How to Launch Your Film Career with Relationships, Not “Contacts”

launch your film career

© Frits Ahlefeldt-Laurvig – Attribution License

One of the most frequent requests that we get here at Voyage Media is, can you give me some names and contact information? Or, how do I get contact information for producers so I can send them my material?

Getting contact information is actually quite easy. I can tell you right now exactly how to do it. You get an IMDB Pro account and research contacts yourself. You can find their production company contact info, their representation info, and info for their agents, lawyers, managers, and so forth. Pay a small subscription fee and you can have it all right there at your fingertips. But there’s nothing special about getting that information.

Why “Contacts” Are a Dead End

The problem is that it’s not the contact information that matters. Even if you have some incredible pitch prepared, that contact is not going to take your call in the first place. And even if they did take your call, odds are, they’re not going to accept your script or whatever it is you’re trying to send them.

There are simply too many people out there with books or screenplays or projects in development, trying to get something to happen for their project. There are so many people out there doing this that if you don’t have some form of credibility and you haven’t been vetted by someone trustworthy, there’s no reason why they would spend any time with you. These agents, managers, and producers have 30 other projects on their desk that have been vetted by the industry in some way and have proven their credibility….

How Do You Gain Credibility?

This is really the key question. The traditional model of being credibility is having an agent or manager. The problem with that model is that if you’re not well-known and therefore seen as credible, you can’t get an agent or a manager. It’s a catch-22.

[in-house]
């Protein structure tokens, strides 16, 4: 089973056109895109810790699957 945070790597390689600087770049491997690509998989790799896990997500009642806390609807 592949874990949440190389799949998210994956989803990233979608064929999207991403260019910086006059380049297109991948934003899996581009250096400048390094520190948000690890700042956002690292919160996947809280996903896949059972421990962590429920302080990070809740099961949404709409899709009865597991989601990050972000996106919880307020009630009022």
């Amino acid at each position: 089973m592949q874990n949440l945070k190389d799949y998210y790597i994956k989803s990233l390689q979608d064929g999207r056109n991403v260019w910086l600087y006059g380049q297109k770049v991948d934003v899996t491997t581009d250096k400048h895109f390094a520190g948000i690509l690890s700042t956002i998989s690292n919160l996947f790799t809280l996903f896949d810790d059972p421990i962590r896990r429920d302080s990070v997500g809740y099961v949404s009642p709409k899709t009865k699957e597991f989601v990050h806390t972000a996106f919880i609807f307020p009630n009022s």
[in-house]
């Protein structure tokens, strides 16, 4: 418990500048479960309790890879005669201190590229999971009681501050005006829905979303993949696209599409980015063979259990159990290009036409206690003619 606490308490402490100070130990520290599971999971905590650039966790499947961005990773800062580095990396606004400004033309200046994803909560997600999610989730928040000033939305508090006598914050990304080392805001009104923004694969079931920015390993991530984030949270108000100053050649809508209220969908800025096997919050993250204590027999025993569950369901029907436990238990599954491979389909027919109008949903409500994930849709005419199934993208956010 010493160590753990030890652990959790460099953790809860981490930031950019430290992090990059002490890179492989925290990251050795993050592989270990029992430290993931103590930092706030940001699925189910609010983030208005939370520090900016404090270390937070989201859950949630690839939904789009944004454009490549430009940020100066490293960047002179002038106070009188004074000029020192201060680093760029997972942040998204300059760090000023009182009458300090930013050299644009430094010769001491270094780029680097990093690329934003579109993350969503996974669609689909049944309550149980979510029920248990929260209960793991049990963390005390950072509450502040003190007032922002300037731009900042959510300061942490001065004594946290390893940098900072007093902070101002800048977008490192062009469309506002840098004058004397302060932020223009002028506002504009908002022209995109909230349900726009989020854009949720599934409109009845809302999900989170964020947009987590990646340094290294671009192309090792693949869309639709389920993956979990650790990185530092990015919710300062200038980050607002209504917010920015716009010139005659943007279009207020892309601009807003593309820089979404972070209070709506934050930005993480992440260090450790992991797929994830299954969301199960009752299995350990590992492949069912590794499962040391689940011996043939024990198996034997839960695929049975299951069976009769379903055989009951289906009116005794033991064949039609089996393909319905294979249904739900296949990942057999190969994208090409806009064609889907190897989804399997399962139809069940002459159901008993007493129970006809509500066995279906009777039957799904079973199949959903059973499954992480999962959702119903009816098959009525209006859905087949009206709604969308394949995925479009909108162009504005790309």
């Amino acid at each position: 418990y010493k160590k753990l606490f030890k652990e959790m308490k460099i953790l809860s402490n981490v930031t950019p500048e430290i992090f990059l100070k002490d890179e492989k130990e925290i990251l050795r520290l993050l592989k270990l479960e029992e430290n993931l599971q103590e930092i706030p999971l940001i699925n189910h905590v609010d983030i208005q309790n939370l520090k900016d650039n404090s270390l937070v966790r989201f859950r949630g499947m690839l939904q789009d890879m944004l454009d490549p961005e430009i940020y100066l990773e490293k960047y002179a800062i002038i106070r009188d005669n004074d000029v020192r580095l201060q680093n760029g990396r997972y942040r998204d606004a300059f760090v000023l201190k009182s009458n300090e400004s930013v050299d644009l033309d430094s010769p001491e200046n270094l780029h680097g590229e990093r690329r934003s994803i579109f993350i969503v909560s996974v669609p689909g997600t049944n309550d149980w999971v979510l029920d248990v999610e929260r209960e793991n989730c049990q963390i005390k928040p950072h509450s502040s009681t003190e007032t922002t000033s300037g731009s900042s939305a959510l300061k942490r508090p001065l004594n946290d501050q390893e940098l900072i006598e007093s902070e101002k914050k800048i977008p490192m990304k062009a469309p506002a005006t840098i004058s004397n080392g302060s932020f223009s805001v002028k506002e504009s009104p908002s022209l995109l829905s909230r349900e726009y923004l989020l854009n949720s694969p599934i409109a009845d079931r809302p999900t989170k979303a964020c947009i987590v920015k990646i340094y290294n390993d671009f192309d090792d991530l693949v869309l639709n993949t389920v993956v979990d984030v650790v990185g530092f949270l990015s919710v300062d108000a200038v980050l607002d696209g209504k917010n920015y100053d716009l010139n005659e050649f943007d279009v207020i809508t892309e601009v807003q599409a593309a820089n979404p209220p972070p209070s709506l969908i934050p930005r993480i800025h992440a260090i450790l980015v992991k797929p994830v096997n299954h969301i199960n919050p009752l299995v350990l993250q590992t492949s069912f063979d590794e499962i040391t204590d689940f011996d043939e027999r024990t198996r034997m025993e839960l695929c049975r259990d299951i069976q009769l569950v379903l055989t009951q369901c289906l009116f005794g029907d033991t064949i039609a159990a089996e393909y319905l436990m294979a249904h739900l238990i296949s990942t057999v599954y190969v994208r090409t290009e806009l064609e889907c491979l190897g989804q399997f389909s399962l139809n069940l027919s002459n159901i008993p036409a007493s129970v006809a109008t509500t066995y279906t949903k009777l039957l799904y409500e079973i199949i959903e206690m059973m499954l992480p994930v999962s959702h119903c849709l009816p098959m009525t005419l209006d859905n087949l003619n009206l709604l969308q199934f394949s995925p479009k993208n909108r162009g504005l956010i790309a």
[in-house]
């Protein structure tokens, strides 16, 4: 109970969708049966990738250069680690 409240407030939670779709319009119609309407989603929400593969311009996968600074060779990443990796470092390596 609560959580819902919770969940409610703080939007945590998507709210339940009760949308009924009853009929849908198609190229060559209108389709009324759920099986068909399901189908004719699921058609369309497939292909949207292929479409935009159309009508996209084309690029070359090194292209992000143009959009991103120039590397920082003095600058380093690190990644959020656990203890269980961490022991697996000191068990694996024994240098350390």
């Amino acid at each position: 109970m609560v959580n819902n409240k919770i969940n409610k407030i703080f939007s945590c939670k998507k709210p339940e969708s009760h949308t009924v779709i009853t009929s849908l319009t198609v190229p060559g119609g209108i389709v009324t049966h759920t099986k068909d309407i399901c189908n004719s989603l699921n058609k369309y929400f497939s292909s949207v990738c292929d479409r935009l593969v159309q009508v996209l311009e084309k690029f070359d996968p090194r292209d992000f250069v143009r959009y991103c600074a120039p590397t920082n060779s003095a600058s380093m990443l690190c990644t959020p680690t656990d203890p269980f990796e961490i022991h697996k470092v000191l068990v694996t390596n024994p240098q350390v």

The other method of being credible is to have a relationship with somebody who can introduce you. If you’re a screenwriter or author and I know you and I like you, I like your work and I know a certain producer or the executive of a specific production company, then I can introduce you. This way, they will take your call and gladly spend a few minutes with you, since I’ve already vetted you.

So then logically, your next question should be, how do I become credible to someone who knows someone? How do I get that first kind of break?

The answer lies in being in the relationship business.   You have to be in relationship with people, not just trying to get something from them. If you wanted to be friends with somebody, you would not call them and ask them to loan you $100 upon first meeting them. You wouldn’t ask them to loan you their car or help you out of a jam.   Those are things you’d only do once you were already friends with the person.

You have to be friends with somebody first to be in a relationship with them. The highest leverage thing that you can do to become friends with somebody is to add value to their life somehow, or be in the business of solving their problems.